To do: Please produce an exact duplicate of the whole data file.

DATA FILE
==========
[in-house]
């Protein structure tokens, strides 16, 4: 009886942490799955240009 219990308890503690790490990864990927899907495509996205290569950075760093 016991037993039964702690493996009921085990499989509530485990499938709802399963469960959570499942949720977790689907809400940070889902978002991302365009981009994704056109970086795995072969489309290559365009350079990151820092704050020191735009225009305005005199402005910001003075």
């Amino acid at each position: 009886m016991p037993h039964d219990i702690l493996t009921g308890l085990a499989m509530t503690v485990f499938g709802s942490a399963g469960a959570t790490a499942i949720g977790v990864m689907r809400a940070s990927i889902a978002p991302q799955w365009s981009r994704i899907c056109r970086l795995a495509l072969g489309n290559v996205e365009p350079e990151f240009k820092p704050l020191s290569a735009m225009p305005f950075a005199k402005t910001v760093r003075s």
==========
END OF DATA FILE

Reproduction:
[in-house]
């Protein structure tokens, strides 16, 4: 009886942490799955240009 219990308890503690790490990864990927899907495509996205290569950075760093 016991037993039964702690493996009921085990499989509530485990499938709802399963469960959570499942949720977790689907809400940070889902978002991302365009981009994704056109970086795995072969489309290559365009350079990151820092704050020191735009225009305005005199402005910001003075």
């Amino acid at each position: 009886m016991p037993h039964d219990i702690l493996t009921g308890l085990a499989m509530t503690v485990f499938g709802s942490a399963g469960a959570t790490a499942i949720g977790v990864m689907r809400a940070s990927i889902a978002p991302q799955w365009s981009r994704i899907c056109r970086l795995a495509l072969g489309n290559v996205e365009p350079e990151f240009k820092p704050l020191s290569a735009m225009p305005f950075a005199k402005t910001v760093r003075s």